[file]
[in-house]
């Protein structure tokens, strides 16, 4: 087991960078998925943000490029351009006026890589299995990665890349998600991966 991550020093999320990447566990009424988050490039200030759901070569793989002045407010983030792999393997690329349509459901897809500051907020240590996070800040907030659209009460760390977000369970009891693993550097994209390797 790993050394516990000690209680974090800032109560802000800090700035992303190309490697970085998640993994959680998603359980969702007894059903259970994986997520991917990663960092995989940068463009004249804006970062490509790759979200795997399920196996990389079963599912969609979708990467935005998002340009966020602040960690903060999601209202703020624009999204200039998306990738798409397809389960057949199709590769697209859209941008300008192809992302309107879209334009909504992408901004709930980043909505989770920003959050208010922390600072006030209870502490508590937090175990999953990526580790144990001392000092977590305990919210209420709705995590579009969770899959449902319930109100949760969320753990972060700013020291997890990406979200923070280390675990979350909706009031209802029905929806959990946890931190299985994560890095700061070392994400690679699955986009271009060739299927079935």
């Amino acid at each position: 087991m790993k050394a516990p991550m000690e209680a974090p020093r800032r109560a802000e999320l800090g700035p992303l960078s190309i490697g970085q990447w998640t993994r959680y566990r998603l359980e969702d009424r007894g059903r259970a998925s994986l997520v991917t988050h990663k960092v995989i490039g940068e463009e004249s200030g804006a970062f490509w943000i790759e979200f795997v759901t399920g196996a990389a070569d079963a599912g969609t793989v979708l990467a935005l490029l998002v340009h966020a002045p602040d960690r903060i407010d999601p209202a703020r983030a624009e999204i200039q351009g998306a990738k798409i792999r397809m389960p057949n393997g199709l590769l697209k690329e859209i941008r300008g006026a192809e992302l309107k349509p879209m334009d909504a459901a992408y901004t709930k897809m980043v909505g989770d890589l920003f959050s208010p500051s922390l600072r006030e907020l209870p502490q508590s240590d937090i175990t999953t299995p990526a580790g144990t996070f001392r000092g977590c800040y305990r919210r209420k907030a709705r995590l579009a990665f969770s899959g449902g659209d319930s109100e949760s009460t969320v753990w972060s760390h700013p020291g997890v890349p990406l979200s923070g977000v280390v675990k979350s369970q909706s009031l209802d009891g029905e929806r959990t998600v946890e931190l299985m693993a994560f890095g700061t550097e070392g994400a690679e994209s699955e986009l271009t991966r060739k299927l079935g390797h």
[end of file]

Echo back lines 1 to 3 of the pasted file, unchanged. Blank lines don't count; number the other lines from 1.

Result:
[in-house]
């Protein structure tokens, strides 16, 4: 087991960078998925943000490029351009006026890589299995990665890349998600991966 991550020093999320990447566990009424988050490039200030759901070569793989002045407010983030792999393997690329349509459901897809500051907020240590996070800040907030659209009460760390977000369970009891693993550097994209390797 790993050394516990000690209680974090800032109560802000800090700035992303190309490697970085998640993994959680998603359980969702007894059903259970994986997520991917990663960092995989940068463009004249804006970062490509790759979200795997399920196996990389079963599912969609979708990467935005998002340009966020602040960690903060999601209202703020624009999204200039998306990738798409397809389960057949199709590769697209859209941008300008192809992302309107879209334009909504992408901004709930980043909505989770920003959050208010922390600072006030209870502490508590937090175990999953990526580790144990001392000092977590305990919210209420709705995590579009969770899959449902319930109100949760969320753990972060700013020291997890990406979200923070280390675990979350909706009031209802029905929806959990946890931190299985994560890095700061070392994400690679699955986009271009060739299927079935």
């Amino acid at each position: 087991m790993k050394a516990p991550m000690e209680a974090p020093r800032r109560a802000e999320l800090g700035p992303l960078s190309i490697g970085q990447w998640t993994r959680y566990r998603l359980e969702d009424r007894g059903r259970a998925s994986l997520v991917t988050h990663k960092v995989i490039g940068e463009e004249s200030g804006a970062f490509w943000i790759e979200f795997v759901t399920g196996a990389a070569d079963a599912g969609t793989v979708l990467a935005l490029l998002v340009h966020a002045p602040d960690r903060i407010d999601p209202a703020r983030a624009e999204i200039q351009g998306a990738k798409i792999r397809m389960p057949n393997g199709l590769l697209k690329e859209i941008r300008g006026a192809e992302l309107k349509p879209m334009d909504a459901a992408y901004t709930k897809m980043v909505g989770d890589l920003f959050s208010p500051s922390l600072r006030e907020l209870p502490q508590s240590d937090i175990t999953t299995p990526a580790g144990t996070f001392r000092g977590c800040y305990r919210r209420k907030a709705r995590l579009a990665f969770s899959g449902g659209d319930s109100e949760s009460t969320v753990w972060s760390h700013p020291g997890v890349p990406l979200s923070g977000v280390v675990k979350s369970q909706s009031l209802d009891g029905e929806r959990t998600v946890e931190l299985m693993a994560f890095g700061t550097e070392g994400a690679e994209s699955e986009l271009t991966r060739k299927l079935g390797h």